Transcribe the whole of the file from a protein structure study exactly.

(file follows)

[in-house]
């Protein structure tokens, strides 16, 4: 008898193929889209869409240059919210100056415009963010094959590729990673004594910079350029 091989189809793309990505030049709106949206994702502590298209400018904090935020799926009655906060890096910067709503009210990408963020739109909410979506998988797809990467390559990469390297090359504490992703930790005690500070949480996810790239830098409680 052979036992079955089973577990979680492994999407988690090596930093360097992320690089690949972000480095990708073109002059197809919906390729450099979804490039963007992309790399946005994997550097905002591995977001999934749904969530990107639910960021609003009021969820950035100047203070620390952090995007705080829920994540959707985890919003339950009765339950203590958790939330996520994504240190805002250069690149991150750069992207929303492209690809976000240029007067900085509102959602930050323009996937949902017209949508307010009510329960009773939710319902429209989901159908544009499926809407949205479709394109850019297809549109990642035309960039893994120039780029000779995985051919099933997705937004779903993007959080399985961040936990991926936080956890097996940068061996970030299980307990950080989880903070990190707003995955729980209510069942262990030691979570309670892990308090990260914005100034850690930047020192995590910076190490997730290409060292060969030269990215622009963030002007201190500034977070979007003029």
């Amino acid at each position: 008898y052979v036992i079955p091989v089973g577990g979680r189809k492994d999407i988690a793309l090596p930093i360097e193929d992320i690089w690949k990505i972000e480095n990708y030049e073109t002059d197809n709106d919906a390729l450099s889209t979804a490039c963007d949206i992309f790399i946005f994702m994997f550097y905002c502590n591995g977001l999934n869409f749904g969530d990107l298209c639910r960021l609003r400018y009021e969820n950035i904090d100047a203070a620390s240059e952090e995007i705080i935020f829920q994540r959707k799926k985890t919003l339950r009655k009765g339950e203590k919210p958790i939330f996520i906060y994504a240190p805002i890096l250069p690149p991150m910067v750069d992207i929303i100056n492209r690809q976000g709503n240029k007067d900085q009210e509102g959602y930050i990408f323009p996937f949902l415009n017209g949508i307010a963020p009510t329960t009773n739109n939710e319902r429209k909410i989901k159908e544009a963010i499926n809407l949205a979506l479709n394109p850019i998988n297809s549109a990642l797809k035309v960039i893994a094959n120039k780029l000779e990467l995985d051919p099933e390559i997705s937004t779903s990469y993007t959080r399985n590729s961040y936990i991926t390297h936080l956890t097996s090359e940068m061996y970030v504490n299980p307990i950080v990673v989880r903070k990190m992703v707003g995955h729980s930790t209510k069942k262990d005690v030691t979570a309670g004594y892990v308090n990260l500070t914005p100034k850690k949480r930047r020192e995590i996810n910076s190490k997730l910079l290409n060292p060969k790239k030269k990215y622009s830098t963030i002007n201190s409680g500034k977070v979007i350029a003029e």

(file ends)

[in-house]
């Protein structure tokens, strides 16, 4: 008898193929889209869409240059919210100056415009963010094959590729990673004594910079350029 091989189809793309990505030049709106949206994702502590298209400018904090935020799926009655906060890096910067709503009210990408963020739109909410979506998988797809990467390559990469390297090359504490992703930790005690500070949480996810790239830098409680 052979036992079955089973577990979680492994999407988690090596930093360097992320690089690949972000480095990708073109002059197809919906390729450099979804490039963007992309790399946005994997550097905002591995977001999934749904969530990107639910960021609003009021969820950035100047203070620390952090995007705080829920994540959707985890919003339950009765339950203590958790939330996520994504240190805002250069690149991150750069992207929303492209690809976000240029007067900085509102959602930050323009996937949902017209949508307010009510329960009773939710319902429209989901159908544009499926809407949205479709394109850019297809549109990642035309960039893994120039780029000779995985051919099933997705937004779903993007959080399985961040936990991926936080956890097996940068061996970030299980307990950080989880903070990190707003995955729980209510069942262990030691979570309670892990308090990260914005100034850690930047020192995590910076190490997730290409060292060969030269990215622009963030002007201190500034977070979007003029």
């Amino acid at each position: 008898y052979v036992i079955p091989v089973g577990g979680r189809k492994d999407i988690a793309l090596p930093i360097e193929d992320i690089w690949k990505i972000e480095n990708y030049e073109t002059d197809n709106d919906a390729l450099s889209t979804a490039c963007d949206i992309f790399i946005f994702m994997f550097y905002c502590n591995g977001l999934n869409f749904g969530d990107l298209c639910r960021l609003r400018y009021e969820n950035i904090d100047a203070a620390s240059e952090e995007i705080i935020f829920q994540r959707k799926k985890t919003l339950r009655k009765g339950e203590k919210p958790i939330f996520i906060y994504a240190p805002i890096l250069p690149p991150m910067v750069d992207i929303i100056n492209r690809q976000g709503n240029k007067d900085q009210e509102g959602y930050i990408f323009p996937f949902l415009n017209g949508i307010a963020p009510t329960t009773n739109n939710e319902r429209k909410i989901k159908e544009a963010i499926n809407l949205a979506l479709n394109p850019i998988n297809s549109a990642l797809k035309v960039i893994a094959n120039k780029l000779e990467l995985d051919p099933e390559i997705s937004t779903s990469y993007t959080r399985n590729s961040y936990i991926t390297h936080l956890t097996s090359e940068m061996y970030v504490n299980p307990i950080v990673v989880r903070k990190m992703v707003g995955h729980s930790t209510k069942k262990d005690v030691t979570a309670g004594y892990v308090n990260l500070t914005p100034k850690k949480r930047r020192e995590i996810n910076s190490k997730l910079l290409n060292p060969k790239k030269k990215y622009s830098t963030i002007n201190s409680g500034k977070v979007i350029a003029e």